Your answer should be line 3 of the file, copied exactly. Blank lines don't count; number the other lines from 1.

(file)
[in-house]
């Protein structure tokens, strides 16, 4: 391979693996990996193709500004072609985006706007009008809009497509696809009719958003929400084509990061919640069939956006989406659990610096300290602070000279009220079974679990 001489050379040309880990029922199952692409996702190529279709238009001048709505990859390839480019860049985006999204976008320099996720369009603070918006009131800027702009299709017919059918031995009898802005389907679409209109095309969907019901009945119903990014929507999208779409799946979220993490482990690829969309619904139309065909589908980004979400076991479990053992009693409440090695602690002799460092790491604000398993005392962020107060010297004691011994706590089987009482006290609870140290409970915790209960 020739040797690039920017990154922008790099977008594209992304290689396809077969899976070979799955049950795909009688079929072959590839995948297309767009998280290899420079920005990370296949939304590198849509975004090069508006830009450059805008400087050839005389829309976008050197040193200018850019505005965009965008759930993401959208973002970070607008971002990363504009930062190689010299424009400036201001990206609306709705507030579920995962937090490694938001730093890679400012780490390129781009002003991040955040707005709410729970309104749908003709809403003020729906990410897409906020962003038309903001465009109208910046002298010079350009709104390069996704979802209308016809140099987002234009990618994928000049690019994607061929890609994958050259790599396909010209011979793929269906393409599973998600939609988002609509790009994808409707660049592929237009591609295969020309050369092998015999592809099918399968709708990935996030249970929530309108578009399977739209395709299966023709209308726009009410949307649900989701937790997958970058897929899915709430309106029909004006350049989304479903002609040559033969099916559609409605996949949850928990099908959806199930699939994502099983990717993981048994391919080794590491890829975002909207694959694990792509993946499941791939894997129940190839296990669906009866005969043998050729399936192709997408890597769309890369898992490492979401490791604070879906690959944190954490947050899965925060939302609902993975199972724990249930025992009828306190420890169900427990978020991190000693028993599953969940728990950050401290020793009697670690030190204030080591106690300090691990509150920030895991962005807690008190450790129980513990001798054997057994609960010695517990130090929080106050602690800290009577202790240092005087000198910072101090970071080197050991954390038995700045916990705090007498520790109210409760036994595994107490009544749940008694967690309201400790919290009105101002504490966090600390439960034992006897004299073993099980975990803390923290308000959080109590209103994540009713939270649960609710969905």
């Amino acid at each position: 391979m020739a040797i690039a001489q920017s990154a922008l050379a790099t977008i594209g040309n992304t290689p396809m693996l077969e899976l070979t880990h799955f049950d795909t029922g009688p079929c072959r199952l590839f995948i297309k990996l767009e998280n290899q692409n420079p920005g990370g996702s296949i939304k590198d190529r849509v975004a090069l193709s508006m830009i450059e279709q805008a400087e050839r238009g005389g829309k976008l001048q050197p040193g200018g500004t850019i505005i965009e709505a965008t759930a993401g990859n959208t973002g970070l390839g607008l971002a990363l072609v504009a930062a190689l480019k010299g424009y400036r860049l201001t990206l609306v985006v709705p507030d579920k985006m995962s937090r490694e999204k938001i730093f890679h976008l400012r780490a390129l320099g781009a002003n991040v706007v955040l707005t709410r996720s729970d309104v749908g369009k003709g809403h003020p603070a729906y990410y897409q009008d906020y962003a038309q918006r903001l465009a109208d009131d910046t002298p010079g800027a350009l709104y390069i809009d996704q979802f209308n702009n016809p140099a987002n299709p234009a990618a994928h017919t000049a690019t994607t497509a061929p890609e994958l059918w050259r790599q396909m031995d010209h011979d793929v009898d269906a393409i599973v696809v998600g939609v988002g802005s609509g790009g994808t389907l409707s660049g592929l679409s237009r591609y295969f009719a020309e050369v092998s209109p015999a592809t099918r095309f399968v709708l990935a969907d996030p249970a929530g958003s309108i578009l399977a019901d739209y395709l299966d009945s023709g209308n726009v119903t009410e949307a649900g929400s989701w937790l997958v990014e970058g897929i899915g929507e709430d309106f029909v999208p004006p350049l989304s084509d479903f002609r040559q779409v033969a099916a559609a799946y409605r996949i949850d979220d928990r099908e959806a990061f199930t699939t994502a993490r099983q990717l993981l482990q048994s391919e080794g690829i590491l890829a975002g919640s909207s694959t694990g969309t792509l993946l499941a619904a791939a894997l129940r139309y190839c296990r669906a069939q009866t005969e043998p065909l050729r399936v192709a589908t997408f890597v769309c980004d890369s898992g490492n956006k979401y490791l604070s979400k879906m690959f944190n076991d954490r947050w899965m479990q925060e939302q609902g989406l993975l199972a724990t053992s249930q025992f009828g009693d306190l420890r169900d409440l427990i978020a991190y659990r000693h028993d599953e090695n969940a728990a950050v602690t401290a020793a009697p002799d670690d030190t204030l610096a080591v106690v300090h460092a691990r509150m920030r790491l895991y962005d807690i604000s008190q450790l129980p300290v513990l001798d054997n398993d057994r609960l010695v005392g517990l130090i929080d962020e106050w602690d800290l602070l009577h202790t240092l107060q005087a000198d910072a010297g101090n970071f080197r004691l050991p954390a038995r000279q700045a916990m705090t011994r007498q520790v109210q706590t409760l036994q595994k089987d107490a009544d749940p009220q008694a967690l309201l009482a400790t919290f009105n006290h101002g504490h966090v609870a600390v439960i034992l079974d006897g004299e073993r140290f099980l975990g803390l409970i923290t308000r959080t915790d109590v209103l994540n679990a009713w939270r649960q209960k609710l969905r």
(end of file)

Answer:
């Amino acid at each position: 391979m020739a040797i690039a001489q920017s990154a922008l050379a790099t977008i594209g040309n992304t290689p396809m693996l077969e899976l070979t880990h799955f049950d795909t029922g009688p079929c072959r199952l590839f995948i297309k990996l767009e998280n290899q692409n420079p920005g990370g996702s296949i939304k590198d190529r849509v975004a090069l193709s508006m830009i450059e279709q805008a400087e050839r238009g005389g829309k976008l001048q050197p040193g200018g500004t850019i505005i965009e709505a965008t759930a993401g990859n959208t973002g970070l390839g607008l971002a990363l072609v504009a930062a190689l480019k010299g424009y400036r860049l201001t990206l609306v985006v709705p507030d579920k985006m995962s937090r490694e999204k938001i730093f890679h976008l400012r780490a390129l320099g781009a002003n991040v706007v955040l707005t709410r996720s729970d309104v749908g369009k003709g809403h003020p603070a729906y990410y897409q009008d906020y962003a038309q918006r903001l465009a109208d009131d910046t002298p010079g800027a350009l709104y390069i809009d996704q979802f209308n702009n016809p140099a987002n299709p234009a990618a994928h017919t000049a690019t994607t497509a061929p890609e994958l059918w050259r790599q396909m031995d010209h011979d793929v009898d269906a393409i599973v696809v998600g939609v988002g802005s609509g790009g994808t389907l409707s660049g592929l679409s237009r591609y295969f009719a020309e050369v092998s209109p015999a592809t099918r095309f399968v709708l990935a969907d996030p249970a929530g958003s309108i578009l399977a019901d739209y395709l299966d009945s023709g209308n726009v119903t009410e949307a649900g929400s989701w937790l997958v990014e970058g897929i899915g929507e709430d309106f029909v999208p004006p350049l989304s084509d479903f002609r040559q779409v033969a099916a559609a799946y409605r996949i949850d979220d928990r099908e959806a990061f199930t699939t994502a993490r099983q990717l993981l482990q048994s391919e080794g690829i590491l890829a975002g919640s909207s694959t694990g969309t792509l993946l499941a619904a791939a894997l129940r139309y190839c296990r669906a069939q009866t005969e043998p065909l050729r399936v192709a589908t997408f890597v769309c980004d890369s898992g490492n956006k979401y490791l604070s979400k879906m690959f944190n076991d954490r947050w899965m479990q925060e939302q609902g989406l993975l199972a724990t053992s249930q025992f009828g009693d306190l420890r169900d409440l427990i978020a991190y659990r000693h028993d599953e090695n969940a728990a950050v602690t401290a020793a009697p002799d670690d030190t204030l610096a080591v106690v300090h460092a691990r509150m920030r790491l895991y962005d807690i604000s008190q450790l129980p300290v513990l001798d054997n398993d057994r609960l010695v005392g517990l130090i929080d962020e106050w602690d800290l602070l009577h202790t240092l107060q005087a000198d910072a010297g101090n970071f080197r004691l050991p954390a038995r000279q700045a916990m705090t011994r007498q520790v109210q706590t409760l036994q595994k089987d107490a009544d749940p009220q008694a967690l309201l009482a400790t919290f009105n006290h101002g504490h966090v609870a600390v439960i034992l079974d006897g004299e073993r140290f099980l975990g803390l409970i923290t308000r959080t915790d109590v209103l994540n679990a009713w939270r649960q209960k609710l969905r």